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“Every year from October to January (July too; let’s not lie), we would be engrossed in Hallmark Christmas movies – and as we watched, we would brainstorm ideas of how we could create a real-life Hallmark Christmas experience on our farm,” Kasten-Olsen says.

Unfortunately, in 2018, the sisters received devastating news that their mom had cancer. She fought a courageous battle, but one year to the day of diagnosis on May 8, 2019, she passed away.

“People often say grief comes in waves and makes you do things you sometimes wouldn’t,” Peterson says. In this case, it created a sense of urgency and desire to take action. The fall after their mother passed, the sisters began researching how to start a tree farm.

Christmas trees

“But after a couple months of life happening and the overwhelming amount of work and resources needed to update the farm, we put it on the back burner,” Peterson says. Fast-forward to early fall 2020 and the Christmas tree idea was back, and while Peterson had talked about this dream for so many years on-and-off, it was Kasten-Olson who pulled the trigger and proposed trying a pop-up gift market and tree lot at a local shopping center to see if investing to transform the farm is something they want to undertake.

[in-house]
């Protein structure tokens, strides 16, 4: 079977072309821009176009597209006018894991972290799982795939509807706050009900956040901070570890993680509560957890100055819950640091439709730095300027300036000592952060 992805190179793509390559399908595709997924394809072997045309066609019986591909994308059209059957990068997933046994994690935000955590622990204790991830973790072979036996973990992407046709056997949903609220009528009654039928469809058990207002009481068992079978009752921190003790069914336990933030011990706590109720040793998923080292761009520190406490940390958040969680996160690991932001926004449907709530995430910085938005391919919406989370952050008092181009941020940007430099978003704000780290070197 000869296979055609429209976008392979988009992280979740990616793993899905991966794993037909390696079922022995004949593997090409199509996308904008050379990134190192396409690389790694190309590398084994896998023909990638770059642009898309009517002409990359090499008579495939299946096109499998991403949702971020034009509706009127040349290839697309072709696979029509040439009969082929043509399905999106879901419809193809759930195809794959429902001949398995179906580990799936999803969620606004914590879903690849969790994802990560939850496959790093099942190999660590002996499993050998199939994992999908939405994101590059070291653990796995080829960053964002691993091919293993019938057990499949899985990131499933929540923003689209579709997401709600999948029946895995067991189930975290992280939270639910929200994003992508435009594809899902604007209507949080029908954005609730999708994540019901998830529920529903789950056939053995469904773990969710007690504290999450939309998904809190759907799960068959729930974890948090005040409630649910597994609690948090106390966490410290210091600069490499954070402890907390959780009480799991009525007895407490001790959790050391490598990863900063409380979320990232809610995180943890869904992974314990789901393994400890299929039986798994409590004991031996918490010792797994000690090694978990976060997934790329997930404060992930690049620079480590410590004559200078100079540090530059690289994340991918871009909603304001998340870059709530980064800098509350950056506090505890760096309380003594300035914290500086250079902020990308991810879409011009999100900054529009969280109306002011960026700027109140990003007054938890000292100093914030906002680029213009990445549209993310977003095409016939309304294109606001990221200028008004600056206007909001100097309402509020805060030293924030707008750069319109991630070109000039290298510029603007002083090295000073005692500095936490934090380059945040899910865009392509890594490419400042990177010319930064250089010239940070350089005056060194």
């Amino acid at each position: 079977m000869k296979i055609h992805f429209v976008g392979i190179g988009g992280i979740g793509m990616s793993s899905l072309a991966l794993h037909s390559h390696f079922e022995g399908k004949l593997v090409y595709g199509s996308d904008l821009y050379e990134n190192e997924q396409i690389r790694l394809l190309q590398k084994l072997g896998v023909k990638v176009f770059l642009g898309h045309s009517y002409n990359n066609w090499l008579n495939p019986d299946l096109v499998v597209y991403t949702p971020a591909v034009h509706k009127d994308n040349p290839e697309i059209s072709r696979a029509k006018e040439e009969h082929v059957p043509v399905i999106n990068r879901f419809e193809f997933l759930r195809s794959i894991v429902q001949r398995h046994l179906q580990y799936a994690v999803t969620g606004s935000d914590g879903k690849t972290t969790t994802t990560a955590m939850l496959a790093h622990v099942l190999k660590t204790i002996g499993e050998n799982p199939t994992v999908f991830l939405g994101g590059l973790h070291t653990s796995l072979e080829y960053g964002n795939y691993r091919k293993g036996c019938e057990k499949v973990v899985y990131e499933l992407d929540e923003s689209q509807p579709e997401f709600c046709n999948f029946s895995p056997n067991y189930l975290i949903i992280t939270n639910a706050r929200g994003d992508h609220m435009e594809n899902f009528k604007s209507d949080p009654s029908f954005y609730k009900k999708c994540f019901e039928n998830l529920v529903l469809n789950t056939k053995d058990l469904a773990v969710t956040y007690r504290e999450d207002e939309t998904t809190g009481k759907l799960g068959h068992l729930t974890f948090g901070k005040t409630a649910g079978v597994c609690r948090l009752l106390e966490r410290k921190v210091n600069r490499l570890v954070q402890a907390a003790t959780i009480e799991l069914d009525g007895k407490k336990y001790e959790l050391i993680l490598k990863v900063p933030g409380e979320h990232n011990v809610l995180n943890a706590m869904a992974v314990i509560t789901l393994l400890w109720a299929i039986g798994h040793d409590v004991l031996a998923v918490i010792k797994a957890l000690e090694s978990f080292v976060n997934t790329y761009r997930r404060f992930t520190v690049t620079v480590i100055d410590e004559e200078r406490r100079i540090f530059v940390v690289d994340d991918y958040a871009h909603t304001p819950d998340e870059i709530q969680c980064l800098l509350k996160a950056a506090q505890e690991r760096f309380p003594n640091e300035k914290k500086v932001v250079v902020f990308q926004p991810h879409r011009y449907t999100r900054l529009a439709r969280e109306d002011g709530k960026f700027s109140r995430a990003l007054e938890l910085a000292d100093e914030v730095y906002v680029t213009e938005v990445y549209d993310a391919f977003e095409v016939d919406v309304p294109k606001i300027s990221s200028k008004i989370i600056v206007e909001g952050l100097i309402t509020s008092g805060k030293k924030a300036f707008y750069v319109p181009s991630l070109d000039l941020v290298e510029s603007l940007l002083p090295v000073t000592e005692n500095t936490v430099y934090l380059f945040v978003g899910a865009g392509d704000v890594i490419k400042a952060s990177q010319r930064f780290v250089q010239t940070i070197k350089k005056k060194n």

So in October 2020, the siblings embraced the idea of launching their first gift market and tree lot. But first, they needed to come up with a name. Their mother inspired both sisters throughout their lives to be strong, independent, hardworking and to go after their dreams.

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“Remembering that made it a no-brainer that ‘Inspiration Acres’ became the name,” Kasten-Olson says. “This is about creating a place where people can make memories, feel inspired to celebrate the joy of the season and gives us a way to help others in need.”

Today, the pop-up Christmas tree lot and gift market are located in Slinger, Wisconsin. They utilize an indoor retail strip mall area for the gift market, family activities and professional photographer studio. The trees are displayed outside where families can also hop in a sleigh for a great photo op.